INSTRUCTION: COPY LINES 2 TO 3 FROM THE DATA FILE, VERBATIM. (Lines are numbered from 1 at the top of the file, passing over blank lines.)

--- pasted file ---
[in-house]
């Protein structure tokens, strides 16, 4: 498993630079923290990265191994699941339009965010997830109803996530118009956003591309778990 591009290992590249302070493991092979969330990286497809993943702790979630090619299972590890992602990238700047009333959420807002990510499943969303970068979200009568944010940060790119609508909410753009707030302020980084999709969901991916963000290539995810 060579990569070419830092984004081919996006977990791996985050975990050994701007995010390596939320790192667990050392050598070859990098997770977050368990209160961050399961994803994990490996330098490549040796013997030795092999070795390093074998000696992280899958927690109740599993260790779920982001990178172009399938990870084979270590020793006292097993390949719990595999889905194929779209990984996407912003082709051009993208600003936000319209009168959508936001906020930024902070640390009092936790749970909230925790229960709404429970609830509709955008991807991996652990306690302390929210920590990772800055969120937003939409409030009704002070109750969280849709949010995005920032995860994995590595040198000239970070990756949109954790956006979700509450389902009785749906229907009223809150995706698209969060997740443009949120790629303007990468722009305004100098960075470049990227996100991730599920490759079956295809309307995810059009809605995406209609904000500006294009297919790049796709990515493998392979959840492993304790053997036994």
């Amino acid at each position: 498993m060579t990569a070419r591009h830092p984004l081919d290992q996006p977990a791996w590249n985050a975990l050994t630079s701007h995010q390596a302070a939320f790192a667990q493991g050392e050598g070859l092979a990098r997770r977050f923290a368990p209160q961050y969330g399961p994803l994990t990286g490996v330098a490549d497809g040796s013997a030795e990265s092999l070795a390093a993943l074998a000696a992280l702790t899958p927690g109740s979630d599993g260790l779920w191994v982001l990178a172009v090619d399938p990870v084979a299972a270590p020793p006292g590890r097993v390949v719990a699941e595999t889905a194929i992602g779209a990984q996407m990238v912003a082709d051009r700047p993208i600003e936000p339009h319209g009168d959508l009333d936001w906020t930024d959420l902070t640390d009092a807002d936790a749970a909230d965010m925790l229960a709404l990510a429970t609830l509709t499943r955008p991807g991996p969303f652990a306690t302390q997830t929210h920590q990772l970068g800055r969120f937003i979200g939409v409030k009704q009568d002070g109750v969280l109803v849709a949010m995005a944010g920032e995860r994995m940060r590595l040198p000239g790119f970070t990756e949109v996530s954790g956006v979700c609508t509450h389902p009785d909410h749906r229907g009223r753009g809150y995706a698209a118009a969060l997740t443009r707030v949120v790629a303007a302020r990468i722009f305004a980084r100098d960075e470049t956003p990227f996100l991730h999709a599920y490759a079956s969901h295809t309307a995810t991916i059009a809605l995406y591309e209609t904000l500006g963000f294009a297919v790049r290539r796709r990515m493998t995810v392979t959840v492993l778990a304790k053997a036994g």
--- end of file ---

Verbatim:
């Protein structure tokens, strides 16, 4: 498993630079923290990265191994699941339009965010997830109803996530118009956003591309778990 591009290992590249302070493991092979969330990286497809993943702790979630090619299972590890992602990238700047009333959420807002990510499943969303970068979200009568944010940060790119609508909410753009707030302020980084999709969901991916963000290539995810 060579990569070419830092984004081919996006977990791996985050975990050994701007995010390596939320790192667990050392050598070859990098997770977050368990209160961050399961994803994990490996330098490549040796013997030795092999070795390093074998000696992280899958927690109740599993260790779920982001990178172009399938990870084979270590020793006292097993390949719990595999889905194929779209990984996407912003082709051009993208600003936000319209009168959508936001906020930024902070640390009092936790749970909230925790229960709404429970609830509709955008991807991996652990306690302390929210920590990772800055969120937003939409409030009704002070109750969280849709949010995005920032995860994995590595040198000239970070990756949109954790956006979700509450389902009785749906229907009223809150995706698209969060997740443009949120790629303007990468722009305004100098960075470049990227996100991730599920490759079956295809309307995810059009809605995406209609904000500006294009297919790049796709990515493998392979959840492993304790053997036994």
């Amino acid at each position: 498993m060579t990569a070419r591009h830092p984004l081919d290992q996006p977990a791996w590249n985050a975990l050994t630079s701007h995010q390596a302070a939320f790192a667990q493991g050392e050598g070859l092979a990098r997770r977050f923290a368990p209160q961050y969330g399961p994803l994990t990286g490996v330098a490549d497809g040796s013997a030795e990265s092999l070795a390093a993943l074998a000696a992280l702790t899958p927690g109740s979630d599993g260790l779920w191994v982001l990178a172009v090619d399938p990870v084979a299972a270590p020793p006292g590890r097993v390949v719990a699941e595999t889905a194929i992602g779209a990984q996407m990238v912003a082709d051009r700047p993208i600003e936000p339009h319209g009168d959508l009333d936001w906020t930024d959420l902070t640390d009092a807002d936790a749970a909230d965010m925790l229960a709404l990510a429970t609830l509709t499943r955008p991807g991996p969303f652990a306690t302390q997830t929210h920590q990772l970068g800055r969120f937003i979200g939409v409030k009704q009568d002070g109750v969280l109803v849709a949010m995005a944010g920032e995860r994995m940060r590595l040198p000239g790119f970070t990756e949109v996530s954790g956006v979700c609508t509450h389902p009785d909410h749906r229907g009223r753009g809150y995706a698209a118009a969060l997740t443009r707030v949120v790629a303007a302020r990468i722009f305004a980084r100098d960075e470049t956003p990227f996100l991730h999709a599920y490759a079956s969901h295809t309307a995810t991916i059009a809605l995406y591309e209609t904000l500006g963000f294009a297919v790049r290539r796709r990515m493998t995810v392979t959840v492993l778990a304790k053997a036994g």